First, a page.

Many parents have conversations about baby names months before their newborn arrives. Usually a few names stick and when the baby is born, the proud parents choose a name for their little bundle of joy, making it official with plenty of hospital-issued paperwork. However, for some parents, the name they have chosen for their precious newborn baby no longer fits after a few weeks at home and they decide to change it.
But how hard is it to change a baby’s name once the parents have signed the dotted line?
Reality star Kylie Jenner and rapper Travis Scott first shared the news of their second child, Wolf’s, birth on Instagram in February. But on March 21, Jenner took to her Instagram Story to share that the baby’s name just didn’t work.
“For your information, our son’s name is no longer Wolf,” Jenner shared. “We really didn’t feel like it was him. I just wanted to share because I keep seeing Wolf everywhere.”
While Jenner has yet to announce the new name she and Scott have chosen for their son, many fans have been sharing their opinions on social media.
But Laura Wattenberg, founder of Namerology.com and author of The Baby Name Wizard says Jenner isn’t alone in her “baby name remorse.” In fact, says Wattenberg, the phenomenon has only increased in recent years.
“Parents today feel compelled to choose distinctive names that make a style statement and help their children stand out,” Wattenberg told Yahoo Life. “The menu of options is endless, so it’s easy to have lingering doubts about whether you’ve really done it right and found the best option possible. In comparison, when babies were named after big -mother and grandfather, it was out of the question to get it right.'”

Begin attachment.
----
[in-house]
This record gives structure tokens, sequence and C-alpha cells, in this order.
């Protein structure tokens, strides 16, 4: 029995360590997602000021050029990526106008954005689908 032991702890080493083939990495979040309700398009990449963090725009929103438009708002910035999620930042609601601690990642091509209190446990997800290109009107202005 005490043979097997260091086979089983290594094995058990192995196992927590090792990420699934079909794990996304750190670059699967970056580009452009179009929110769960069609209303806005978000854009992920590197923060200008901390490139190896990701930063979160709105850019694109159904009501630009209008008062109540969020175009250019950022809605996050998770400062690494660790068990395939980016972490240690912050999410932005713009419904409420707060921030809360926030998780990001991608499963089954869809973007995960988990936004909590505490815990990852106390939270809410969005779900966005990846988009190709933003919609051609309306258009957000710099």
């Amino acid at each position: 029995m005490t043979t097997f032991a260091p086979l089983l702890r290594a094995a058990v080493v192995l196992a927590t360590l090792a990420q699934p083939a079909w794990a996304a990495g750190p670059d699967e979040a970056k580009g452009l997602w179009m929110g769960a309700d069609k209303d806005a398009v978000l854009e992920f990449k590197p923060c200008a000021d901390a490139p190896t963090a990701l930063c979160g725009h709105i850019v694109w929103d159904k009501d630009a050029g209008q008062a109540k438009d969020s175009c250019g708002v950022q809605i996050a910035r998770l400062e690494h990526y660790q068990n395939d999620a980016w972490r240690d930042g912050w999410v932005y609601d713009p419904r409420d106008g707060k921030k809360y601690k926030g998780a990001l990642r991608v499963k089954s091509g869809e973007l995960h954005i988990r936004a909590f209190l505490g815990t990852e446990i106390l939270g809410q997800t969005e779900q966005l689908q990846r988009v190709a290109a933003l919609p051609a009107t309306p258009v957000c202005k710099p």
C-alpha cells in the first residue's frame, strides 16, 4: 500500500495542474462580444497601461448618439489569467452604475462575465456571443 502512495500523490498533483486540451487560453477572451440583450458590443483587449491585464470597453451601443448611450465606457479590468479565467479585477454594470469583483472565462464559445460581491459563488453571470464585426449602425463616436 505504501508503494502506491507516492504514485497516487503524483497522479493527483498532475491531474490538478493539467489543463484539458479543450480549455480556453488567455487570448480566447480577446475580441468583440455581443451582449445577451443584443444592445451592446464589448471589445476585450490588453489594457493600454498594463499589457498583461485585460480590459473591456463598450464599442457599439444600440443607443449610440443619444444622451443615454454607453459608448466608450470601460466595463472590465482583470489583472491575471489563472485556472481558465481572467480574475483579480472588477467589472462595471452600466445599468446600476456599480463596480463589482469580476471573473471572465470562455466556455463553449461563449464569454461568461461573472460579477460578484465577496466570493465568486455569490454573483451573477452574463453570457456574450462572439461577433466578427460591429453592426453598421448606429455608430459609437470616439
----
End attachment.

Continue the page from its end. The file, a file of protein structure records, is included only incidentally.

Andrea Ribakove, mum of a now 28-year-old son, had a similar experience, wanting a name change for her baby the next day after choosing a name she thought was right.
“I always knew I wanted my son’s name to be AJ [short for Adam Jordan]”, Shares Ribakove. “However, on the way to the hospital at the last second, I felt like Adam Matthew was a stronger name, so that’s what we chose when he was born . The next morning I realized I loved AJ even more for him, but the birth certificate had already been signed by then.”
“We had his name changed legally shortly after,” she says. “Moral of the story: don’t allow a hormonal pregnant woman to change her mind on the way to the hospital.
Is it common to change a baby’s name?
“There are no statistics on how many American parents are changing their children’s names, but it’s safe to say that only a small fraction of the number are considering it,” says Wattenberg. “The headaches of a legal name change are surely deterring some parents from making the change.”
Nanette Turner Kalcik, mother of twins and partner at law firm Lewis Brisbois, said fear of making the wrong choice led her daughters to remain anonymous for some time, despite warnings from the hospital.
“When my husband and I found out we were having twins, we quickly realized that naming two babies was exponentially harder than naming our singleton,” says Turner Kalcik. “The day of the delivery came and went and we still had no names. For record keeping purposes, hospital staff nicknamed our little cuties ‘Baby A’ and ‘Baby B’ , but the hospital reps repeatedly called our room to tell us we couldn’t take the babies home without names.
They were wrong.